This fast-paced and twisty novel gives a fascinating insider’s look into the world of Australian media and how it progressed from print to online. The uniqueness of this book is that the main character isn’t perfect and traditional ‘good girl’ like it always happens to be in the novels and which is, to be honest, extremely annoying. It’s refreshing to see a protagonist like that. She has lots of negative traits but at the same time possesses admiring qualities like high motivation, desire to win, hawk eye for new trends, good business gut feeling. She is pure professional inspiration for many working in media or near it. Jordyn has a drive that stimulates competition and progress. People like her are very inspiring. She does lack some people’s skills but when she knows what she needs from them – she understands people really well.
I really enjoyed Michelle’s book, it was fast paced and had some twists that kept me glued to the pages. Fascinating flight of Jordyn’s career was quite inspirational and her hunger for fresh ideas was contagious. You can hate Jordyn, you can admire her, you can judge her, you can relate to her, you can despise her actions, you can do many other things but one is true 100% – she can’t make you feel indifference.
It is quite light reading, so if you are looking for something like that, it’s definitely recommended.
It’s not just a chick flick book, it’s like the Cosmo in a novel – there is everything – flirt, love, family, friendships, career, big city life, social media and more.
My review: Untamed by Glennon Doyle
About the book:
There is a voice of longing inside every woman. We strive so mightily to be good: good mothers, daughters, partners, employees, citizens, and friends. We believe all this striving will make us feel alive. Instead, it leaves us feeling weary, stuck, overwhelmed, and underwhelmed. We look at our lives, relationships, and world, and wonder: Wasn’t it all supposed to be more beautiful than this?
Four years ago, Glennon Doyle, author, activist and humanitarian, wife and mother of three—was speaking at a conference when a woman entered the room. Glennon looked at her and fell instantly in love. Three words flooded her mind: There She Is. At first, Glennon assumed these words came to her from on high. Soon she realized that they came to her from within.
Glennon was finally hearing her own voice—the voice that had been silenced by decades of cultural conditioning, numbing addictions, and institutional allegiances. She vowed to never again abandon herself. She decided to build a life of her own—one based on her individual desire, intuition, and imagination. She would reclaim her true, untamed self.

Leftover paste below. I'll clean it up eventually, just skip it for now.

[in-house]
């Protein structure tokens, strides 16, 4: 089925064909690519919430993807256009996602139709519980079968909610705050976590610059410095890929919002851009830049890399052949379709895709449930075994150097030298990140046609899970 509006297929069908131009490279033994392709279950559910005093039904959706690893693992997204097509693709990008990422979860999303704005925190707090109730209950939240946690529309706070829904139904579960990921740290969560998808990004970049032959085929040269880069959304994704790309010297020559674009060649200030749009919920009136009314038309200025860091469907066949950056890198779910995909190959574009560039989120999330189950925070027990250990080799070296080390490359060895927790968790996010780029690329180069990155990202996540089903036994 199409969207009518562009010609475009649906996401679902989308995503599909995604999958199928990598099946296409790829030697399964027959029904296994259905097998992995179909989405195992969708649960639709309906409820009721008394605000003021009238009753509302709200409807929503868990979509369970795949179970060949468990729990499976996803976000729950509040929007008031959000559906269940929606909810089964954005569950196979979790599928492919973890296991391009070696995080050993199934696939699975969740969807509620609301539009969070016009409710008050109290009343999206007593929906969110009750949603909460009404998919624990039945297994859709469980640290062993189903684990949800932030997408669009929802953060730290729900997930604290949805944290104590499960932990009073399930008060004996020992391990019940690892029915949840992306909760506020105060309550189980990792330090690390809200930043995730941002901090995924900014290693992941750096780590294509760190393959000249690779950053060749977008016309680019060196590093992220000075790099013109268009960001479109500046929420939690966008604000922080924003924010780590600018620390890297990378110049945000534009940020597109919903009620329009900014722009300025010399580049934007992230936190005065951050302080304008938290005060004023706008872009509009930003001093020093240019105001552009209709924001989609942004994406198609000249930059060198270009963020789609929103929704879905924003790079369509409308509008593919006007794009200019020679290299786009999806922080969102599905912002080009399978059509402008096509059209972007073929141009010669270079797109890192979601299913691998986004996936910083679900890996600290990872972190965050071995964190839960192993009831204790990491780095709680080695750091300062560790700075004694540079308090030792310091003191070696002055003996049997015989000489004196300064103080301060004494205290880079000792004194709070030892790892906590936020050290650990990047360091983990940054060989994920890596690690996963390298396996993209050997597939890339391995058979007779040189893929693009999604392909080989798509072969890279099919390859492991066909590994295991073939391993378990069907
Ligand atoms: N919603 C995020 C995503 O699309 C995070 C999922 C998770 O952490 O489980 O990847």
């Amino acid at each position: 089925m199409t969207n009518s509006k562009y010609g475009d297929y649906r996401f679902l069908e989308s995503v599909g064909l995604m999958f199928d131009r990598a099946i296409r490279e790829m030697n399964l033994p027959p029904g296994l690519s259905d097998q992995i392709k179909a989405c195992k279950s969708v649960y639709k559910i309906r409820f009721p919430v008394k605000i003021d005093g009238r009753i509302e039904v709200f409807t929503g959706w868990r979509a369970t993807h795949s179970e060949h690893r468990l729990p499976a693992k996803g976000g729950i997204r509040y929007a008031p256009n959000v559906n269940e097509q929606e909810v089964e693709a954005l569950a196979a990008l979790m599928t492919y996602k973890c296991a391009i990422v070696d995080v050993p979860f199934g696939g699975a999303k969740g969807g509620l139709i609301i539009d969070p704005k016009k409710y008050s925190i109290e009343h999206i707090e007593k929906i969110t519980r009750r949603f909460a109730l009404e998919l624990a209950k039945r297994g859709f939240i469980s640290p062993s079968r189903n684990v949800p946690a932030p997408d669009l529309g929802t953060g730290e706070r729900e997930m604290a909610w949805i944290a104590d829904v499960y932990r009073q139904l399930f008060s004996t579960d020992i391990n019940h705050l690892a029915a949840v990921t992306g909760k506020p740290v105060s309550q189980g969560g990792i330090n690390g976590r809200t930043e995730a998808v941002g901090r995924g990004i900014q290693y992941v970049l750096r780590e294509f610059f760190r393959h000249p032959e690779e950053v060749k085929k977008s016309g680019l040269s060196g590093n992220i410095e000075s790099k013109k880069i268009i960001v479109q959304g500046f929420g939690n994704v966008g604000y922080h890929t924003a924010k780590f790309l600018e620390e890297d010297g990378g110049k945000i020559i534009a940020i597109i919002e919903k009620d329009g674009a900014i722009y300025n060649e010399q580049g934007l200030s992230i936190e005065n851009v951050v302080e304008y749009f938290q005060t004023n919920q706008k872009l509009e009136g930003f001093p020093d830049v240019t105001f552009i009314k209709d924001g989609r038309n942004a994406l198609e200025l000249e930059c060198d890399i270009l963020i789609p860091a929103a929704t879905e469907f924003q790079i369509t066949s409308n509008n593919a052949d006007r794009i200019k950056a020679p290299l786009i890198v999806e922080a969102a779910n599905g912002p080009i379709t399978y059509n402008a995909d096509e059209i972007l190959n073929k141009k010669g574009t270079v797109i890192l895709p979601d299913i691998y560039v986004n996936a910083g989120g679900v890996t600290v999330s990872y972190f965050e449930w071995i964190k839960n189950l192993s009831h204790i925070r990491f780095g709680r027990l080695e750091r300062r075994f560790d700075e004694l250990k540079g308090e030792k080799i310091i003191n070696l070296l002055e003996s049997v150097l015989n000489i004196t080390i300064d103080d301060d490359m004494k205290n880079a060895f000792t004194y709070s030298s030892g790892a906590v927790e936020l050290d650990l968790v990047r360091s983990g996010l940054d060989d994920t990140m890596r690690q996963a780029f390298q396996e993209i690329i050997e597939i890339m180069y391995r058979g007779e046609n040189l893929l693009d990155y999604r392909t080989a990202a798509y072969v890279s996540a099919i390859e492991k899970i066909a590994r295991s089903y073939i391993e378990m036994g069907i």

This book became some sort of revelation to me that some of the things I feel and think have their explanation and supported by Glennon and many others. As I am trying to learn how to be a good mother but most importantly to learn how to make my daughter happy in this world, I found some answers in the Untamed.
Coming from a very ‘traditional’, sexist society I now realise what always didn’t quite work for me all those years while I was growing up. ‘Taming’ girls and boys is so strong in our world culture and goes back in the past so far that now we face generations of unhappy people or people that are not quite sure what is wrong and what stops them from being themselves, from being human and not just culturally programmed citizens.
Some parts didn’t quite relate to me but it is alright as it is Glennon’s experience and life. I got many good ideas and thoughts out of this book that help me to sharpen my intention to stop contributing into our children’s unhappiness. My daughter is so untamed, bold, confident and knows what she wants. And she is not even two years old. I want her to keep these qualities as she is growing up.
Some parts of the book became quotes that I want to print out and frame as everyday reminders. Reminders to myself to stay myself, to listen to myself more and be confident in who I am.
I would recommend this book to everyone who keeps wondering and discovering things in life and how to approach and live your life.
Bookish Problem #198